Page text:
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The ABC's of Lent

Updated: Feb 14

There are many traditional ways to observe the Christian season of Lent; several of which date back centuries. However one observes Lent, we all approach the season asking ourselves “what is God asking of me,” and “what needs to change in my life in order to hear and respond to God?” In other words, what needs to change in my life so I can live out the gospel message/values that Jesus taught and demonstrated to his followers.

ALMSGIVING– one of the three pillars of the Lenten season. Giving alms, or doing charitable actions, is one of the ways we answer our baptismal call to serve those in need. It is also an act of gratitude for all that God has given us. Therefore, almsgiving flows from our celebration of the Eucharist. Many parishes offer opportunities to serve Christ in those who are suffering, those who are hungry and thirsty.

Visitation’s Social Concerns Committee works with Catholic Relief Services and their annual Rice Bowl Lenten Program where Catholics learn about how our sisters and brothers across the globe overcome hardships, and how through Lenten alms, we have the power to make the world a better place for all. You can pick up your Lenten Rice Bowl from the narthex of the church. 

ASH WEDNESDAY – is the first day of the Lenten season. The Ash Wednesday service includes the ritual of sprinkling or applying ashes on the penitent person’s head. The ashes used are the burned remnants of the previous year’s palm branches used on Passion Sunday. They remind us of our mortality and therefore our imminent return to God and need for repentance.

ABSTINENCE – as an aspect of our Lenten fasting, we abstain from meat on Fridays to remind us of the solemnity of what we will remember on Good Friday, which is the death of Jesus on the Cross. For centuries in the Western world, meat was considered the cornerstone of maintaining a well-fed life. But meat was also hard to come by and was often reserved for celebratory meals. Fish Fries are a common communal tradition where Catholics (and neighbors in the parish) gather for a shared meal on Fridays during Lent.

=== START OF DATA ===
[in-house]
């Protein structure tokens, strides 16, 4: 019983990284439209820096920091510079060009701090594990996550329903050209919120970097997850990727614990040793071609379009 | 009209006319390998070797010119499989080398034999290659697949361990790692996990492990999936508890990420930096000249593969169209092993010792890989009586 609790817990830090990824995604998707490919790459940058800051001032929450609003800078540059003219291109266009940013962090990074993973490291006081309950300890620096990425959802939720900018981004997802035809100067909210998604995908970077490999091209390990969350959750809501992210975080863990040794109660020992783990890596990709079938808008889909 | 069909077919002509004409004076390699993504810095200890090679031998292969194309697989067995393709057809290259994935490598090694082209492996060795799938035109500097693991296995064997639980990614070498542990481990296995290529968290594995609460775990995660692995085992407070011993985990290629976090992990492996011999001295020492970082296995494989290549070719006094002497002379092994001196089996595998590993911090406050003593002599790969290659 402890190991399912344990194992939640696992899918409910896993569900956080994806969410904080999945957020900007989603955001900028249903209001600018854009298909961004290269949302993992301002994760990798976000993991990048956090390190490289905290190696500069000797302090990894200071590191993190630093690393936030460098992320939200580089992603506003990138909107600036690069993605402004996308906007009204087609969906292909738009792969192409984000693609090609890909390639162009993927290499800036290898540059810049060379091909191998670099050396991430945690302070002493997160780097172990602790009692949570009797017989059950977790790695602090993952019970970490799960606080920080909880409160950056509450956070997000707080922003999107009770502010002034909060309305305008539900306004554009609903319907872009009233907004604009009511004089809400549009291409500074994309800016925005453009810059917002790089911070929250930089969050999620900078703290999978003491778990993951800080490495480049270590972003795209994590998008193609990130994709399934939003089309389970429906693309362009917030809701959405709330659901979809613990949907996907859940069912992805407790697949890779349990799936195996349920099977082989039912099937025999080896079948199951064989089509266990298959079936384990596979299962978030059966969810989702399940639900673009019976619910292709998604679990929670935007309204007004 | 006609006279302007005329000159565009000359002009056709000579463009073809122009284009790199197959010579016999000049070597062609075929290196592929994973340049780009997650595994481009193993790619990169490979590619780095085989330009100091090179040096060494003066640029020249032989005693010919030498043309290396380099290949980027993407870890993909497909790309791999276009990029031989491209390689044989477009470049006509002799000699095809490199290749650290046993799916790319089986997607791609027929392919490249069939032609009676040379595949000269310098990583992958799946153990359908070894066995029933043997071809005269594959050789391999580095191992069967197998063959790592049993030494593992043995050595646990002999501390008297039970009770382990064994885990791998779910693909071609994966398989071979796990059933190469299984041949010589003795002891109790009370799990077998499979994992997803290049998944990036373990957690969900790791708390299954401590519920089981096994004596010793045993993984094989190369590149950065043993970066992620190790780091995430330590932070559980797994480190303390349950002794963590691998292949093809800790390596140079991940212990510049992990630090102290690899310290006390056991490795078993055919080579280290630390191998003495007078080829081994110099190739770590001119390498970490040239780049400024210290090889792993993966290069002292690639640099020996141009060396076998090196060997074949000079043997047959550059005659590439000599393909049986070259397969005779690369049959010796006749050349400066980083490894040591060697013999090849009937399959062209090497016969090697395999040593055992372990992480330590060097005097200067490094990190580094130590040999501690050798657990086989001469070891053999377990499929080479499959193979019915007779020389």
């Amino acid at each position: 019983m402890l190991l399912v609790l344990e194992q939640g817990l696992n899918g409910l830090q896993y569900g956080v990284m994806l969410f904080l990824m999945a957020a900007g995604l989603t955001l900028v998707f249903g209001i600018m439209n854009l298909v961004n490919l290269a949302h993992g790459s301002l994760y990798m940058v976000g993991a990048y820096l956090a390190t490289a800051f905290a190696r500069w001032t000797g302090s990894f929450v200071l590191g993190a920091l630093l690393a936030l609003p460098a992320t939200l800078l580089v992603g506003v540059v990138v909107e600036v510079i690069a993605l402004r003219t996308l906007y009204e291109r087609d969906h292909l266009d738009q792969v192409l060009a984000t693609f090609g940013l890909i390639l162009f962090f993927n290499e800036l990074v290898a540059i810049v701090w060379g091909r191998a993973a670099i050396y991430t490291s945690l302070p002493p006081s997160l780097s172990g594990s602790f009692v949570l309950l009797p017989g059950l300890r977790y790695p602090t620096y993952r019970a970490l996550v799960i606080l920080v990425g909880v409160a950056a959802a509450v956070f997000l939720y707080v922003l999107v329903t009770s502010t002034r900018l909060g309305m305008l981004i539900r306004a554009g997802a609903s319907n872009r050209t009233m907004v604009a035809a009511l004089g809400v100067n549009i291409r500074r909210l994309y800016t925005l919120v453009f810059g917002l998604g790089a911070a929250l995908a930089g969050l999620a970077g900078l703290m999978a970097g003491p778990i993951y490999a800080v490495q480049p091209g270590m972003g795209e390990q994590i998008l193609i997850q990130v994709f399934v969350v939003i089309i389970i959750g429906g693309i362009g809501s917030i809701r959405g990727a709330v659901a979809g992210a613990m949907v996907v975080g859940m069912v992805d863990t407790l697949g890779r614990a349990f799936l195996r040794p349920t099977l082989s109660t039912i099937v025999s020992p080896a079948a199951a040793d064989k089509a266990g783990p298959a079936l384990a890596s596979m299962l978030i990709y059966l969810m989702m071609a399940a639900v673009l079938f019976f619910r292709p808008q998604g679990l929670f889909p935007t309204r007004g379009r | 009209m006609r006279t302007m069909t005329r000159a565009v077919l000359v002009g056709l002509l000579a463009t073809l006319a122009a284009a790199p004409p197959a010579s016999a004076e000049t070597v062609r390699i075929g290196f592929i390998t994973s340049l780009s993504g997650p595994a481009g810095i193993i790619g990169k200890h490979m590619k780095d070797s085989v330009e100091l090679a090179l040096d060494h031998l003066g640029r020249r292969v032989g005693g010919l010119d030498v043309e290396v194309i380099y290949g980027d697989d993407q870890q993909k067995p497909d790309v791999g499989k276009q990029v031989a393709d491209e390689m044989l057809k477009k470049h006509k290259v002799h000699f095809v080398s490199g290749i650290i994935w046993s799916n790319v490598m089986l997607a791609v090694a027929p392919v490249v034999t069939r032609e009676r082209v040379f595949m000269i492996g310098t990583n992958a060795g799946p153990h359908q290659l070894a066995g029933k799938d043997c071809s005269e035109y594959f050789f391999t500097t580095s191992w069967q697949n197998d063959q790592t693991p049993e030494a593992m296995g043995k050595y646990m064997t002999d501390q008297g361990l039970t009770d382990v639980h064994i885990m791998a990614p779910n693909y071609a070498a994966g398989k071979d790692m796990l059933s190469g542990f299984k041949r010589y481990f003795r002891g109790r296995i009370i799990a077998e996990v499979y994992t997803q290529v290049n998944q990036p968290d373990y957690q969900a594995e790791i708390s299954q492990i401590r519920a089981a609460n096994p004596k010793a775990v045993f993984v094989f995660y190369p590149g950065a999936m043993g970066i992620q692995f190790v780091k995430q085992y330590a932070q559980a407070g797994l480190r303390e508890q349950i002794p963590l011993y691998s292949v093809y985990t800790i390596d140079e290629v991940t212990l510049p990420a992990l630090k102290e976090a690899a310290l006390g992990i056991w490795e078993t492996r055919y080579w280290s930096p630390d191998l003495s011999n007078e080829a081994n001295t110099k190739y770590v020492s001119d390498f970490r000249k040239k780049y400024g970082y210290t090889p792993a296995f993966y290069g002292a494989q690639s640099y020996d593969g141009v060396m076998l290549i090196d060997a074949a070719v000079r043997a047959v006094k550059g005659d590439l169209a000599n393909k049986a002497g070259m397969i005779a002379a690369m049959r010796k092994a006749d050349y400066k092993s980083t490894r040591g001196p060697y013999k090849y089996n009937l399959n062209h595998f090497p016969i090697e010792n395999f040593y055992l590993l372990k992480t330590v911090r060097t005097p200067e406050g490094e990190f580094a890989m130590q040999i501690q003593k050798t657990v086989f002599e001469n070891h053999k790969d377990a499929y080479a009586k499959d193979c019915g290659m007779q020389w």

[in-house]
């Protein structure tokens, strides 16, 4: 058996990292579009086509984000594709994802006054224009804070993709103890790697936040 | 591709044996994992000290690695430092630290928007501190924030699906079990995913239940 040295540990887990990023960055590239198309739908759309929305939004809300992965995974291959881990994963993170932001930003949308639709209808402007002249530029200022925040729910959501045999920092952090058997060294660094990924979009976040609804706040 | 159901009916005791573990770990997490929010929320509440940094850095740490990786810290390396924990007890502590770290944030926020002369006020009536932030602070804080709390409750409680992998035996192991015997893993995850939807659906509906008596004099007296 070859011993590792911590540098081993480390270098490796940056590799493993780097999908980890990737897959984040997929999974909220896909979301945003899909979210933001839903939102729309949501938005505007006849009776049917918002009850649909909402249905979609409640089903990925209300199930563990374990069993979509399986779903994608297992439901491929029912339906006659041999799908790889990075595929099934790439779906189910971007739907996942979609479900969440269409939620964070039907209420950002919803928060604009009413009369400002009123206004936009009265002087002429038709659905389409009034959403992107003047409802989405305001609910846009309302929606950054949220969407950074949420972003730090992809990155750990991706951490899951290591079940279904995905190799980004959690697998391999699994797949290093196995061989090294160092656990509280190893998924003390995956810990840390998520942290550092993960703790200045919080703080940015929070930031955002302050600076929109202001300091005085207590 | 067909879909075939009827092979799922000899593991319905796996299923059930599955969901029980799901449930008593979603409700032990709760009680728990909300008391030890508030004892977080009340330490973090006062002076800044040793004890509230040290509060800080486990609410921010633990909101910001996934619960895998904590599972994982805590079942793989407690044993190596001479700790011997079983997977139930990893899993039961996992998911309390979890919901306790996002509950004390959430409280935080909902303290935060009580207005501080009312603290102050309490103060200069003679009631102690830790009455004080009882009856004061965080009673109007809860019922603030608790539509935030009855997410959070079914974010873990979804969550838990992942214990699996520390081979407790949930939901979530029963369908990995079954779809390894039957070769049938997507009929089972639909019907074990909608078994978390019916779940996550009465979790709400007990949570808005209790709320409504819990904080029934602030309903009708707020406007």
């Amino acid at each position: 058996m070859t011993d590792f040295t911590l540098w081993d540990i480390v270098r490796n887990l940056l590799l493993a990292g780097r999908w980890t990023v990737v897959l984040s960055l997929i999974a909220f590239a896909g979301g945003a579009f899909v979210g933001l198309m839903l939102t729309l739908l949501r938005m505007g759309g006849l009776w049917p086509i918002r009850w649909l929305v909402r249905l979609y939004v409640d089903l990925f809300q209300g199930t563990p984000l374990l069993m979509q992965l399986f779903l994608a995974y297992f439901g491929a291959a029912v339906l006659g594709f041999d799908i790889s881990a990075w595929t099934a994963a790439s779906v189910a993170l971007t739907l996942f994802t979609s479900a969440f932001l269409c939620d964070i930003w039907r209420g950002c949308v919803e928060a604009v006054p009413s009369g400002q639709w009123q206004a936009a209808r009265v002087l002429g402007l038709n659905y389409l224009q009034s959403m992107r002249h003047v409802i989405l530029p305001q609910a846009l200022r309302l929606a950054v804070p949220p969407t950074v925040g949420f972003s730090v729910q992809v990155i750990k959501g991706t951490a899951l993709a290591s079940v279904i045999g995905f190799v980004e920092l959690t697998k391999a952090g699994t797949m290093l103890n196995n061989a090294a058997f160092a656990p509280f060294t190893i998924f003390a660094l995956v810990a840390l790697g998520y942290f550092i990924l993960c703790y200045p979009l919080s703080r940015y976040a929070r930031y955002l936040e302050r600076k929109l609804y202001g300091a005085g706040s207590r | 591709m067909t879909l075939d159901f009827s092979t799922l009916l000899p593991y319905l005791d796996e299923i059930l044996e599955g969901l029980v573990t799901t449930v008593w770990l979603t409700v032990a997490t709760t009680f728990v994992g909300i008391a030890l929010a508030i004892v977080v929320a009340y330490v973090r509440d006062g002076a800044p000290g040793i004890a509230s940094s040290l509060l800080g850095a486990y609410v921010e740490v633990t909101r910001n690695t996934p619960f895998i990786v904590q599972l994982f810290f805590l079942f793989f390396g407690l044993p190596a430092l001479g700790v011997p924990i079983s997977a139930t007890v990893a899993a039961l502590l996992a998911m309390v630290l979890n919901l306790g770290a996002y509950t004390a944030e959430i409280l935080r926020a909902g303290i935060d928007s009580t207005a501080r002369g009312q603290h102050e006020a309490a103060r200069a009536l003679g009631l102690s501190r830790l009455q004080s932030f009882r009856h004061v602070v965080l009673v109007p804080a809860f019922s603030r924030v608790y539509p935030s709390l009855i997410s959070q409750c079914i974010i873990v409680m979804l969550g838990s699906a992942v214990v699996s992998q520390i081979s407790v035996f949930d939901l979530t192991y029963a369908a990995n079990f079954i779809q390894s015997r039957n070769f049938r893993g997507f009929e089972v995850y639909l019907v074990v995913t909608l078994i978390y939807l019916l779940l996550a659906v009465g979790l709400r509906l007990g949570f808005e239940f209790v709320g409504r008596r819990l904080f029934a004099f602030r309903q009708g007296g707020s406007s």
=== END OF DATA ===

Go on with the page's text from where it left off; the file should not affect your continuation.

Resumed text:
Visitation’s Knights of Columbus ministry organizes and cooks these communal meals in the parish hall on Fridays in Lent. Join us in Tighe Hall from 5:30 pm-7:30 pm this year on Fridays March 1 and March 22, 2024.

CONFESSION– also known as the Sacrament of Penance or Reconciliation, enables us to “start anew” in our relationship with God and the Church. There are usually extended hours for Confession during Lent, as well as communal penance services offered. Steps for making a Confession are:

1.       Examine your Conscience

2.       Greeting between the priest and penitent, with the Sign of the Cross

3.       Confessing your sins

4.       Priest suggests a practice of penance

5.       Penitent makes an act of contrition, expressing sorrow and asking God for forgiveness.

6.       Priest offers the Prayer of Absolution

7.       Give Thanks & Go in Peace

Visitation will celebrate the sacrament of God’s enduring mercy at a communal Penance Service on March 20, 2024 at 6:00 pm. The Sacrament of Reconciliation is also offered every Saturday afternoon at 3:00 pm throughout the year.